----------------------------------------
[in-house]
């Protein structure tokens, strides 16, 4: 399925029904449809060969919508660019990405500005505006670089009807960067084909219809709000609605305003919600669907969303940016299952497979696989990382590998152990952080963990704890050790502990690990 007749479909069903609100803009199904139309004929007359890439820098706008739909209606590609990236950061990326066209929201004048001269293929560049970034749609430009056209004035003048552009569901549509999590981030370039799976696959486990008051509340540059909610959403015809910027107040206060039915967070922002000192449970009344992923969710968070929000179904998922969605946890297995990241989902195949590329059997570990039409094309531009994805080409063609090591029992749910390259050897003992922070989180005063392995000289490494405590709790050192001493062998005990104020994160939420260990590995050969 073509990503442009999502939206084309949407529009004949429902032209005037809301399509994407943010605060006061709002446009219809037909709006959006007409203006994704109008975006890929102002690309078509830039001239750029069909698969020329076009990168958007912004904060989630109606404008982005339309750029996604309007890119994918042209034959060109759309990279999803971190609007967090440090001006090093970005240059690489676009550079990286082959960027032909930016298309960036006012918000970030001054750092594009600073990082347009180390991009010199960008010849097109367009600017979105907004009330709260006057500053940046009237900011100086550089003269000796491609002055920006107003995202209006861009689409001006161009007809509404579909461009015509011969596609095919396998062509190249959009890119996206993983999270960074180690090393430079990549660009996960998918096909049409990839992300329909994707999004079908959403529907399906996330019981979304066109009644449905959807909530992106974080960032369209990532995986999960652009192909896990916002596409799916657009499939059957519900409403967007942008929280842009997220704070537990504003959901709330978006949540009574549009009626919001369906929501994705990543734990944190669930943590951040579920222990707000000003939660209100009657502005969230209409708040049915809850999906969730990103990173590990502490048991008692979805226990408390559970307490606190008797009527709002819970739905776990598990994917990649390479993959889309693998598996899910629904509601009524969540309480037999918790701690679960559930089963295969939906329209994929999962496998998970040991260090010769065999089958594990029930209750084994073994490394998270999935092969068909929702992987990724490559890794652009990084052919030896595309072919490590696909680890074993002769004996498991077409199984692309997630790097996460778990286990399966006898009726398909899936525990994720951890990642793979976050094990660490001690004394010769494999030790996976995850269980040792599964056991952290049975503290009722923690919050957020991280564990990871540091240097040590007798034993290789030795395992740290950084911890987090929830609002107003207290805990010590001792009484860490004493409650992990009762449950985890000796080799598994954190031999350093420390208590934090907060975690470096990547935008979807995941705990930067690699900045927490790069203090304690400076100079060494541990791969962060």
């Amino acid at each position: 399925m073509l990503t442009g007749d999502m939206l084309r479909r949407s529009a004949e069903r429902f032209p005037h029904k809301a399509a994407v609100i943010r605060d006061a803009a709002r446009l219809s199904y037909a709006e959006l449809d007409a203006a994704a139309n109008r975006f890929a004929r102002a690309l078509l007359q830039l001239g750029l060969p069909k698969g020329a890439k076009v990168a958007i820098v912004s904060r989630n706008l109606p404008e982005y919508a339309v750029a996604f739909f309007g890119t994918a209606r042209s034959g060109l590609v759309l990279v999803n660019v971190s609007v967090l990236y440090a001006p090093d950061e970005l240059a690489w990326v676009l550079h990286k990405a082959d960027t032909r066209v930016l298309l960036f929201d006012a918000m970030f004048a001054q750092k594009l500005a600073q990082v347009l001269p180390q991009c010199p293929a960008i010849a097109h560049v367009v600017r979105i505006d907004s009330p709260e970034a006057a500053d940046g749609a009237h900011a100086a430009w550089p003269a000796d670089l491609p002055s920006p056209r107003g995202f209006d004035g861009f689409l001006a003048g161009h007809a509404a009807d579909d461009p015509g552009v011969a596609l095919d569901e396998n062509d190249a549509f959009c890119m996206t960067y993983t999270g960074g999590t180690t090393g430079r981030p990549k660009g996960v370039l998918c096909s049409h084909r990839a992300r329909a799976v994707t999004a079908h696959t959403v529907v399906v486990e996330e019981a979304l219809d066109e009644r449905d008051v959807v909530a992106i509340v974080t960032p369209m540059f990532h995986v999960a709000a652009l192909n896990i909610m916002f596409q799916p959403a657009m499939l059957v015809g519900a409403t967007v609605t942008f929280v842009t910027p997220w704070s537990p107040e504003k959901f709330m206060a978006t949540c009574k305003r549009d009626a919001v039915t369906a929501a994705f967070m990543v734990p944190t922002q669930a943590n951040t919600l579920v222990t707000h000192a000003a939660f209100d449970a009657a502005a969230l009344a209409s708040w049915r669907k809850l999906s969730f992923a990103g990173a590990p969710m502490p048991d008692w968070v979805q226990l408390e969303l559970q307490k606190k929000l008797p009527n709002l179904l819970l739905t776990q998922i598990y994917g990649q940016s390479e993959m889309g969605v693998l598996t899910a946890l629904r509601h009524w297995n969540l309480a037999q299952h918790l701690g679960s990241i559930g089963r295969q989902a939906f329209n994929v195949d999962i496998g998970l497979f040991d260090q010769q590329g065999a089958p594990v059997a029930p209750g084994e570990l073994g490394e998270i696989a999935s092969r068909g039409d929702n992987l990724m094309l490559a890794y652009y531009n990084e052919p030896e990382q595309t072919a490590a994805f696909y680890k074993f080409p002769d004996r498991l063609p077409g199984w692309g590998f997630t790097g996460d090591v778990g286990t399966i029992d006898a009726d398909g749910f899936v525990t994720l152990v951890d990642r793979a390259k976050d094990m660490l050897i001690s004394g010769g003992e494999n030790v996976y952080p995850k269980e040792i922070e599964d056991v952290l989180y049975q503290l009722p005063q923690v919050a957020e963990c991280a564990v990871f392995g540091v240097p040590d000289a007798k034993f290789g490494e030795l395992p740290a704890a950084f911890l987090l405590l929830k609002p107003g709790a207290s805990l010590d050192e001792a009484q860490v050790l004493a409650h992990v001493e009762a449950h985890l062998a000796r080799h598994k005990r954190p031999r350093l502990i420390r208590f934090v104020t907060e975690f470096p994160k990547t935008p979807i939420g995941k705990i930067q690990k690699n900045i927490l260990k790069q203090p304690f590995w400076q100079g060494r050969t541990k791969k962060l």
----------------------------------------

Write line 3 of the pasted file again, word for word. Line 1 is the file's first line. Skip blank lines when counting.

């Amino acid at each position: 399925m073509l990503t442009g007749d999502m939206l084309r479909r949407s529009a004949e069903r429902f032209p005037h029904k809301a399509a994407v609100i943010r605060d006061a803009a709002r446009l219809s199904y037909a709006e959006l449809d007409a203006a994704a139309n109008r975006f890929a004929r102002a690309l078509l007359q830039l001239g750029l060969p069909k698969g020329a890439k076009v990168a958007i820098v912004s904060r989630n706008l109606p404008e982005y919508a339309v750029a996604f739909f309007g890119t994918a209606r042209s034959g060109l590609v759309l990279v999803n660019v971190s609007v967090l990236y440090a001006p090093d950061e970005l240059a690489w990326v676009l550079h990286k990405a082959d960027t032909r066209v930016l298309l960036f929201d006012a918000m970030f004048a001054q750092k594009l500005a600073q990082v347009l001269p180390q991009c010199p293929a960008i010849a097109h560049v367009v600017r979105i505006d907004s009330p709260e970034a006057a500053d940046g749609a009237h900011a100086a430009w550089p003269a000796d670089l491609p002055s920006p056209r107003g995202f209006d004035g861009f689409l001006a003048g161009h007809a509404a009807d579909d461009p015509g552009v011969a596609l095919d569901e396998n062509d190249a549509f959009c890119m996206t960067y993983t999270g960074g999590t180690t090393g430079r981030p990549k660009g996960v370039l998918c096909s049409h084909r990839a992300r329909a799976v994707t999004a079908h696959t959403v529907v399906v486990e996330e019981a979304l219809d066109e009644r449905d008051v959807v909530a992106i509340v974080t960032p369209m540059f990532h995986v999960a709000a652009l192909n896990i909610m916002f596409q799916p959403a657009m499939l059957v015809g519900a409403t967007v609605t942008f929280v842009t910027p997220w704070s537990p107040e504003k959901f709330m206060a978006t949540c009574k305003r549009d009626a919001v039915t369906a929501a994705f967070m990543v734990p944190t922002q669930a943590n951040t919600l579920v222990t707000h000192a000003a939660f209100d449970a009657a502005a969230l009344a209409s708040w049915r669907k809850l999906s969730f992923a990103g990173a590990p969710m502490p048991d008692w968070v979805q226990l408390e969303l559970q307490k606190k929000l008797p009527n709002l179904l819970l739905t776990q998922i598990y994917g990649q940016s390479e993959m889309g969605v693998l598996t899910a946890l629904r509601h009524w297995n969540l309480a037999q299952h918790l701690g679960s990241i559930g089963r295969q989902a939906f329209n994929v195949d999962i496998g998970l497979f040991d260090q010769q590329g065999a089958p594990v059997a029930p209750g084994e570990l073994g490394e998270i696989a999935s092969r068909g039409d929702n992987l990724m094309l490559a890794y652009y531009n990084e052919p030896e990382q595309t072919a490590a994805f696909y680890k074993f080409p002769d004996r498991l063609p077409g199984w692309g590998f997630t790097g996460d090591v778990g286990t399966i029992d006898a009726d398909g749910f899936v525990t994720l152990v951890d990642r793979a390259k976050d094990m660490l050897i001690s004394g010769g003992e494999n030790v996976y952080p995850k269980e040792i922070e599964d056991v952290l989180y049975q503290l009722p005063q923690v919050a957020e963990c991280a564990v990871f392995g540091v240097p040590d000289a007798k034993f290789g490494e030795l395992p740290a704890a950084f911890l987090l405590l929830k609002p107003g709790a207290s805990l010590d050192e001792a009484q860490v050790l004493a409650h992990v001493e009762a449950h985890l062998a000796r080799h598994k005990r954190p031999r350093l502990i420390r208590f934090v104020t907060e975690f470096p994160k990547t935008p979807i939420g995941k705990i930067q690990k690699n900045i927490l260990k790069q203090p304690f590995w400076q100079g060494r050969t541990k791969k962060l």